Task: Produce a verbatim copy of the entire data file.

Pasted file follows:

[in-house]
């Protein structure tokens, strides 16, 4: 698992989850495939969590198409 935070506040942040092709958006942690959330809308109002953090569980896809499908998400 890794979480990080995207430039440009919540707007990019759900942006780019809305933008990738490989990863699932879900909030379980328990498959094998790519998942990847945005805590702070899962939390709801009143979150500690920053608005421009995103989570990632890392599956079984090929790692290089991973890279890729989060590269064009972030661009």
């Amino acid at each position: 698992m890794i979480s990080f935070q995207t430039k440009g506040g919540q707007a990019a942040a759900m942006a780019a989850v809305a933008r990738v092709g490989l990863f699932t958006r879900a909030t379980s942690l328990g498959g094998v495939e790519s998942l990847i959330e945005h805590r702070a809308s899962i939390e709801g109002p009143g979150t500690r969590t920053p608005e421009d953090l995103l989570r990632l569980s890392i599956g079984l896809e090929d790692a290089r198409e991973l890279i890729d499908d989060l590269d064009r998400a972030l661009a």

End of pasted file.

[in-house]
């Protein structure tokens, strides 16, 4: 698992989850495939969590198409 935070506040942040092709958006942690959330809308109002953090569980896809499908998400 890794979480990080995207430039440009919540707007990019759900942006780019809305933008990738490989990863699932879900909030379980328990498959094998790519998942990847945005805590702070899962939390709801009143979150500690920053608005421009995103989570990632890392599956079984090929790692290089991973890279890729989060590269064009972030661009």
């Amino acid at each position: 698992m890794i979480s990080f935070q995207t430039k440009g506040g919540q707007a990019a942040a759900m942006a780019a989850v809305a933008r990738v092709g490989l990863f699932t958006r879900a909030t379980s942690l328990g498959g094998v495939e790519s998942l990847i959330e945005h805590r702070a809308s899962i939390e709801g109002p009143g979150t500690r969590t920053p608005e421009d953090l995103l989570r990632l569980s890392i599956g079984l896809e090929d790692a290089r198409e991973l890279i890729d499908d989060l590269d064009r998400a972030l661009a």